It's been nearly four decades since the nation was in left in utter shock by a devastating terrorist attack targeting a busy department store in central London.
It was at around 1:21pm on December 17, 1983, when the IRA detonated a fatal car bomb outside Harrods, putting the lives of Christmas shoppers at risk.
Six people were tragically killed in the terrifying blast and 100 others were reported to have suffered injuries.
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The deadly explosion destroyed one side of the famous store, with broken glass raining down on the pavements.
Members of the provisional IRA who planted the bomb had sent a warning half an hour before the detonation, but the area hadn't been fully evacuated by the time the blast happened.
Children had even still been in the store visiting Father Christmas when the car bomb went off and witnesses recall seeing mothers holding onto their kids in 'terror' as they feared for their lives.
Speaking to the BBC at the time, Nik Lawrence described the destruction the attack caused.
He said: “The window blew in but the glass was caught by the special net curtains, weighted at the bottom. If it hadn't I would have been cut to pieces.
“A mother clutched her two children in terror at the top of the stairs. I was strangely calm and tried to calm her but couldn't.”
Metropolitan Police Inspector Stephen Dodd, 34 at the time, was among the six people to have lost their lives in the horrifying explosion.
His daughter Susanna, who was just seven years old at the time of the attack, has said she never recovered from the loss of her father.
Writing about his brave rescue efforts that day in News Letter, she said: "Dad, despite knowing he was in tremendous danger, continued to direct people away from the deadly car bomb."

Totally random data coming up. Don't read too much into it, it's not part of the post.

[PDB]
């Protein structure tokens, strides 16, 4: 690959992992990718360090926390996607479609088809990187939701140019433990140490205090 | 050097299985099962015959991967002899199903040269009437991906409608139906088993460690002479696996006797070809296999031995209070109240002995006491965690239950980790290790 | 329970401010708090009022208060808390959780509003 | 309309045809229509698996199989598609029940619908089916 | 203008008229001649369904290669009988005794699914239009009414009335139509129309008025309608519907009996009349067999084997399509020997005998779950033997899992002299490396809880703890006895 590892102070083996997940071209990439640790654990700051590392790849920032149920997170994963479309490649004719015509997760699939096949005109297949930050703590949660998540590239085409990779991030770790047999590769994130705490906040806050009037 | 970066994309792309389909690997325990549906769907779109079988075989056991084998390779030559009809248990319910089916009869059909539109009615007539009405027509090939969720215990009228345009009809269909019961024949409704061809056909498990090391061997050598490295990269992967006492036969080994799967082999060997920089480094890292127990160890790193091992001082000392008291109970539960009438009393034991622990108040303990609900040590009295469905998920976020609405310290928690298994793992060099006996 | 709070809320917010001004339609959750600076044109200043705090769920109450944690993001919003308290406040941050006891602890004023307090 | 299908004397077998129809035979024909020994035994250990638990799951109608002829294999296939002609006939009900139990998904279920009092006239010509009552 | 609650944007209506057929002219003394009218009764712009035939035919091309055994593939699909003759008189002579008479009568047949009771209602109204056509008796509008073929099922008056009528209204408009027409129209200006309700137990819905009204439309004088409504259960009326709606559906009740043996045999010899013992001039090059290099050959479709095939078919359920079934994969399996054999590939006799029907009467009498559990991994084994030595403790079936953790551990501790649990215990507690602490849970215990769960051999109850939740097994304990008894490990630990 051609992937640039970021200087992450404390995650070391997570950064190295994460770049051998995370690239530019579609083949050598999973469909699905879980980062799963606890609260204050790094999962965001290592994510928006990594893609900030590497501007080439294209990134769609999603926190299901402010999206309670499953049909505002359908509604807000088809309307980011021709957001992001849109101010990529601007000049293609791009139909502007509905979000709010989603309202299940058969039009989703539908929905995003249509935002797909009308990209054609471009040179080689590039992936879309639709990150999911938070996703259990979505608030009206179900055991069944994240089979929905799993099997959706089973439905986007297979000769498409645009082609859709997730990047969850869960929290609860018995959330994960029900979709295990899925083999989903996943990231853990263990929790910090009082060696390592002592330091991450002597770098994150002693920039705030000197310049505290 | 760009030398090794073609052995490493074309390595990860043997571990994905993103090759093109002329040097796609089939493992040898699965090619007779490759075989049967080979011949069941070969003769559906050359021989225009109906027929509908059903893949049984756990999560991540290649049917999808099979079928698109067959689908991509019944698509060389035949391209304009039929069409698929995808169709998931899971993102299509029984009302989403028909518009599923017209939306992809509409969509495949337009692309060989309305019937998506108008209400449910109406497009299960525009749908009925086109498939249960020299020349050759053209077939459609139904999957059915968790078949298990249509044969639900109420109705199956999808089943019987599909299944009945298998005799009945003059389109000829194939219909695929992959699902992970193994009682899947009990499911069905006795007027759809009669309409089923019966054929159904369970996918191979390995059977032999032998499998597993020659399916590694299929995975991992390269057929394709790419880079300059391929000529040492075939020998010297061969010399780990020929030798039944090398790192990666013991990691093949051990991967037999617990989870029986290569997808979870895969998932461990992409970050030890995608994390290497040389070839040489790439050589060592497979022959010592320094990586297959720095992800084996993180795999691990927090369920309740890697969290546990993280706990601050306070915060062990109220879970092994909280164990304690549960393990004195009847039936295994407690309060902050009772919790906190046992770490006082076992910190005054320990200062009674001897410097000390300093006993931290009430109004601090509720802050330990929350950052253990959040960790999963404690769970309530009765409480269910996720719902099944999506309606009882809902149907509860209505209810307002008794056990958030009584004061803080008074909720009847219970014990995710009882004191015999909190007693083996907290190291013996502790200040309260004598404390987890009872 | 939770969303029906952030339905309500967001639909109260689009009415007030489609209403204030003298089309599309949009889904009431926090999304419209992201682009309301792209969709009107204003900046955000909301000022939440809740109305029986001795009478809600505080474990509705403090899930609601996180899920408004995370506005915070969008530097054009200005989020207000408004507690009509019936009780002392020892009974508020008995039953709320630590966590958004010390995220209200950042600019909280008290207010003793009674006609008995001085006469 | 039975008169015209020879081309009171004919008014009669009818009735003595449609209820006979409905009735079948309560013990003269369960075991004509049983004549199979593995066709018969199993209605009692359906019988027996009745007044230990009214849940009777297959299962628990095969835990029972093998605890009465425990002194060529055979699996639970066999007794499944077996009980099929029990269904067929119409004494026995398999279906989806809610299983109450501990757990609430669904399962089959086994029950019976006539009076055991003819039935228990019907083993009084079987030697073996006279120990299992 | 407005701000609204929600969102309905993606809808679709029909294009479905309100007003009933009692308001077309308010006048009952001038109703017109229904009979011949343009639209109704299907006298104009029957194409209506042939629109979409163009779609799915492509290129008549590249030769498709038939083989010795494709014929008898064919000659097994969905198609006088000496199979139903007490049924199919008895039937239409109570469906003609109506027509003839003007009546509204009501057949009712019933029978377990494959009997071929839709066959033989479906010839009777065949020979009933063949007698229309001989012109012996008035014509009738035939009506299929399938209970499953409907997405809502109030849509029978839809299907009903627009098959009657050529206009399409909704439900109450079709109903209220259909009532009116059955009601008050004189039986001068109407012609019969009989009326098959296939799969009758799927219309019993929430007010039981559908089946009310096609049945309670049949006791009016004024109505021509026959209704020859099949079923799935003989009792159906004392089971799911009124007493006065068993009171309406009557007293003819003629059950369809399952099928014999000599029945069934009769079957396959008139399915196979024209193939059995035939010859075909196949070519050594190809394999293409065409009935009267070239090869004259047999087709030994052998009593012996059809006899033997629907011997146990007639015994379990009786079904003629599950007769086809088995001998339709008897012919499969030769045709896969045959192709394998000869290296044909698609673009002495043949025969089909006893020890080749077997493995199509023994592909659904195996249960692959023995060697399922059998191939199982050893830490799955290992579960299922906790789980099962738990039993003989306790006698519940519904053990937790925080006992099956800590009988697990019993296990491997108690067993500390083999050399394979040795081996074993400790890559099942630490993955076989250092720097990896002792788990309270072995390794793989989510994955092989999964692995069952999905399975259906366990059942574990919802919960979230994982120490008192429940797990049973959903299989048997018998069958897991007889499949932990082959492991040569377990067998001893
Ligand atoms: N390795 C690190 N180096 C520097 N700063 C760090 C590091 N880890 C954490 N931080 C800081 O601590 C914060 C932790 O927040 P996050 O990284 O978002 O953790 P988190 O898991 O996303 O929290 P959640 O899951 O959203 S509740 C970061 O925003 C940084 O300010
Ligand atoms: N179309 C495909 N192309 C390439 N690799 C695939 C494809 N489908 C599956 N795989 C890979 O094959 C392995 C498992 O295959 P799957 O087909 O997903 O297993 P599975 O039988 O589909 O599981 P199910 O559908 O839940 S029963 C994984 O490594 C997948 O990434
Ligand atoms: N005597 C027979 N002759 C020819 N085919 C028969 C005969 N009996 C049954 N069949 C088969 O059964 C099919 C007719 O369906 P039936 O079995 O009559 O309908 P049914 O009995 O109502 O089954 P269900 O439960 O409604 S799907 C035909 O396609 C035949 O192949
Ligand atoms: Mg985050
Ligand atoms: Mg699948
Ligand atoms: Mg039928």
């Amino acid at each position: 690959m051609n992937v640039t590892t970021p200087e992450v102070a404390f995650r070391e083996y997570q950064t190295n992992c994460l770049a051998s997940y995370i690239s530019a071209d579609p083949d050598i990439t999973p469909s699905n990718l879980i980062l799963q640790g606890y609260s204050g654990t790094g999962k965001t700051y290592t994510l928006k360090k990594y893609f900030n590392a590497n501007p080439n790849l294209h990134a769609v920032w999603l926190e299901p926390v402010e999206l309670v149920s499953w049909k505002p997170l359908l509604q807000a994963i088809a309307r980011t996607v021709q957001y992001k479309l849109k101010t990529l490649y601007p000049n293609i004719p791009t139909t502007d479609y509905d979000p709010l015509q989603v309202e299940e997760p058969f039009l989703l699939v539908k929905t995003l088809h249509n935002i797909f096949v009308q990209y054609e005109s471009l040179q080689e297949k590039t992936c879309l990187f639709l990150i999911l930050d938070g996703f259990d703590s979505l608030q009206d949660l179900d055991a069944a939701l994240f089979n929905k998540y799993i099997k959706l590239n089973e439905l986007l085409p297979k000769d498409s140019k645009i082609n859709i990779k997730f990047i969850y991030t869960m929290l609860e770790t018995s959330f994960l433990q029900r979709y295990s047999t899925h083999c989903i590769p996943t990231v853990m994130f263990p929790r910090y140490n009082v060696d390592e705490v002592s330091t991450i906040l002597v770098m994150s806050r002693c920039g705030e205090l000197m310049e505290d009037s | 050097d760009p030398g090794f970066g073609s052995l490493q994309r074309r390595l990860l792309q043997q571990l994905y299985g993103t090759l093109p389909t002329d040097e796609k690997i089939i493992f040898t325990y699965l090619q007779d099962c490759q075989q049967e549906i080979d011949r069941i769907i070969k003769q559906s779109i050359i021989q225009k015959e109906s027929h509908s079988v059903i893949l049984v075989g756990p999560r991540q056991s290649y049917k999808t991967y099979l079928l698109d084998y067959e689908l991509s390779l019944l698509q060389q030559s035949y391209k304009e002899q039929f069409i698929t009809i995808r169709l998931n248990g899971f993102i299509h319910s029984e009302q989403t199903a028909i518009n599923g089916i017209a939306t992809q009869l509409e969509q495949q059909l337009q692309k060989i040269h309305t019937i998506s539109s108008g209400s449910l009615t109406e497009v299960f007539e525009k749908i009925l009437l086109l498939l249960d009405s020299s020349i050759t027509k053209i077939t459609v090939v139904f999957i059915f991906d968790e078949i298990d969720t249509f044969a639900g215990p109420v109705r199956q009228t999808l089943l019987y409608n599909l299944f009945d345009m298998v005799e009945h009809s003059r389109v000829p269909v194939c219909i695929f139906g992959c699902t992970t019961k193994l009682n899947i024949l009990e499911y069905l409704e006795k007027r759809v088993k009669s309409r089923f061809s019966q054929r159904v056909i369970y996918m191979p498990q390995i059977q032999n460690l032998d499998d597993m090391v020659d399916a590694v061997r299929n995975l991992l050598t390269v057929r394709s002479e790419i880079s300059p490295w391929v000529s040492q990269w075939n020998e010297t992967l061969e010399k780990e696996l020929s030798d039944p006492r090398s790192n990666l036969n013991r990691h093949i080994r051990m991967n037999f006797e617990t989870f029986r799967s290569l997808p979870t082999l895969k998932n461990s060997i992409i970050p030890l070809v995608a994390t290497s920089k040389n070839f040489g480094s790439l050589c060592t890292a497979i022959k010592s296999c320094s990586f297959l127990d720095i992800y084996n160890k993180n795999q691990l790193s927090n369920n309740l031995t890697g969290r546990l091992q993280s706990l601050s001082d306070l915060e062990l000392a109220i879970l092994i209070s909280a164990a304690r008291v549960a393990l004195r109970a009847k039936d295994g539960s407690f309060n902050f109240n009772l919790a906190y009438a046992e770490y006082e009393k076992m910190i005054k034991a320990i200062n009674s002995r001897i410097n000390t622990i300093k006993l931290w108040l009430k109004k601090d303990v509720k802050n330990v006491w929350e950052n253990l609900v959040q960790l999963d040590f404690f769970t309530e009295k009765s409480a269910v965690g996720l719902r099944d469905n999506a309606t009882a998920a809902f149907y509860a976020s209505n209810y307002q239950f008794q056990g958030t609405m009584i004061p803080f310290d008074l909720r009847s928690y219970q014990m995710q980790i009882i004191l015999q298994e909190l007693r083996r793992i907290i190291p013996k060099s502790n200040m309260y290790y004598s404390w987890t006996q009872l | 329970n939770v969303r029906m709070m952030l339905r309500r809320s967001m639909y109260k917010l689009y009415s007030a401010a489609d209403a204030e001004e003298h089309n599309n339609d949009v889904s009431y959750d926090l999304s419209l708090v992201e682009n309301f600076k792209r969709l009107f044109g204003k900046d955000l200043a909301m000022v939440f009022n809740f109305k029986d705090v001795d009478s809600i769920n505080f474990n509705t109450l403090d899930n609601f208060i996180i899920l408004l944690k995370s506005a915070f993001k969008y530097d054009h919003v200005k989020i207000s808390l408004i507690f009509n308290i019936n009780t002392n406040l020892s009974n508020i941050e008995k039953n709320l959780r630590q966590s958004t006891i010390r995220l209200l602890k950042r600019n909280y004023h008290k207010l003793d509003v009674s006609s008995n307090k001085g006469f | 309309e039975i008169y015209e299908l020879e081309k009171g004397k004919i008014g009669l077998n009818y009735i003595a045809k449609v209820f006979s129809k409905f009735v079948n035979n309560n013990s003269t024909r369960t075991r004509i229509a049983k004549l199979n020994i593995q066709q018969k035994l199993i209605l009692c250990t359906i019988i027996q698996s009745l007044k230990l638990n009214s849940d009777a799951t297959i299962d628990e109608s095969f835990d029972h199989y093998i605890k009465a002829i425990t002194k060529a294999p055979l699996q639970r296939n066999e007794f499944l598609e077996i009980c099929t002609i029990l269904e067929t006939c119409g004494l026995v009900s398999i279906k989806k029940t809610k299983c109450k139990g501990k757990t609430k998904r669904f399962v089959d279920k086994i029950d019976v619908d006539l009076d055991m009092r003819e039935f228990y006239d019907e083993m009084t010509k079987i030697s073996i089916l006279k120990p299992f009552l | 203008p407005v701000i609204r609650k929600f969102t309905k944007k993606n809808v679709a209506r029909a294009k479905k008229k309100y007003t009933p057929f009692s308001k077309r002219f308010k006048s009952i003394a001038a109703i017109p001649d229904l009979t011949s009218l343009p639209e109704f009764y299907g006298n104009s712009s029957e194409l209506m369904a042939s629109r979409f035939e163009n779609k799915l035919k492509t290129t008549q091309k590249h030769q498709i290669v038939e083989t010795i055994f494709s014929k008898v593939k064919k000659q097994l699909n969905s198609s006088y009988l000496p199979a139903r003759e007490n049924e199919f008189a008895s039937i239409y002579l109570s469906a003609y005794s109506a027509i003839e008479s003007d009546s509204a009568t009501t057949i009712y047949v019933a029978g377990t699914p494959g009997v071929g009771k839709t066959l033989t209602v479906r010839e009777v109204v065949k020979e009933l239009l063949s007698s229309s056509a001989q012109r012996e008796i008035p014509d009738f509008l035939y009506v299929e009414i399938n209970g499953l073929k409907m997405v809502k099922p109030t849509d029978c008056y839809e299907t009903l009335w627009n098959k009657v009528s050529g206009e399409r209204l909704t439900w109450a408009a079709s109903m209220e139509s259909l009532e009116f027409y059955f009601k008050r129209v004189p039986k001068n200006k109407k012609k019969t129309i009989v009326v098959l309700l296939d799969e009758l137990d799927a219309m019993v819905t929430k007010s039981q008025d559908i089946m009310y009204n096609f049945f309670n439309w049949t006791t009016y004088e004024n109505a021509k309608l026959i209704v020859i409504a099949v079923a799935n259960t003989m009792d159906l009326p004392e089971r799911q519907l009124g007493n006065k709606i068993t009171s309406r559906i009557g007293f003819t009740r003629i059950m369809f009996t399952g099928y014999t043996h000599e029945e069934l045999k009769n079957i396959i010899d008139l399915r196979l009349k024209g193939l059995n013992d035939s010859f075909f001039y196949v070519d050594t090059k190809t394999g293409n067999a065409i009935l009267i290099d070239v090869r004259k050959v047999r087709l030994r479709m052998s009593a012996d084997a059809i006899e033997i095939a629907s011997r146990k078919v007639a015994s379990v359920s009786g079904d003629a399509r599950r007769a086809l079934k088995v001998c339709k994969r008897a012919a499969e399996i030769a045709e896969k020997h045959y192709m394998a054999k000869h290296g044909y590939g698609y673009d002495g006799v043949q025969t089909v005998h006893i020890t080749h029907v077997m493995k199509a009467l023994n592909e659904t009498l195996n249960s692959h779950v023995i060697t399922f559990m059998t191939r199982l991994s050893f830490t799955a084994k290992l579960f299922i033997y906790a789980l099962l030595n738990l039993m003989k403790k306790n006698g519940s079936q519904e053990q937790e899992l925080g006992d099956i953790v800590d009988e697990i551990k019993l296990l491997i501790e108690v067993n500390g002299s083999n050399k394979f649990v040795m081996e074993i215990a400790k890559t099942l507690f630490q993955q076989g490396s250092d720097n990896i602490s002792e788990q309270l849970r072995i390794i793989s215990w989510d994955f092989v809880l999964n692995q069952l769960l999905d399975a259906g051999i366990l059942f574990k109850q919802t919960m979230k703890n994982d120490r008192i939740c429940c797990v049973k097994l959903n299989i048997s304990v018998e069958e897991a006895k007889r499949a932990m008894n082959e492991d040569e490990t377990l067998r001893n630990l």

The bomb had been packed with shrapnel including nails, screws and bolts and the police inspector received 'horrific injuries'.
Susanna added: "As a consequence of this IRA terrorist attack my dad sustained horrific injuries as he had been adjacent to the car bomb.
"Dad subsequently died on Christmas Eve. I was seven years old and I can still remember it being Christmas and praying to Father Christmas to bring my dad home.
"I have never recovered from the loss of my poor dad and I still think of him every day."
Two other police officers, Sergeant Noel Lane, 28, and Constable Jane Arbuthnot, 22, also tragically lost their lives that day.
Journalist Philip Geddes, 24, had heard about the IRA's warning and rushed to the scene, where he was also killed.
The other two victims were members of the public, 25-year-old Jasmine Cochrane-Patrick and 28-year-old US citizen Kenneth Salvesen.
Graeme Clark, a police officer who was called to the scene of the attack, said the street was covered with 'tiny shards of metal and other debris'.
After hearing the news that fellow officers had been killed, he recalled how colleagues informed their families they were okay.
He told the BBC: "In the days before mobile phones, everyone wanted to phone someone to let them know that they hadn't been involved themselves, and I recall the sight of a queue of policeman outside a phone box, taking it in turns to call home.
"Once inside the box and out of the public's immediate view, I lost it, of course. A very sad day."
Margaret Thatcher, the serving prime minister at the time of the attack 39 years ago, described it as "brutal and barbaric".
She said: "It's difficult to understand the minds of people who can do that. There are very evil people in our society, and we have to do everything we can to catch them."
In a statement following the bombing, the IRA claimed that their Army Council had not authorised the car bomb.
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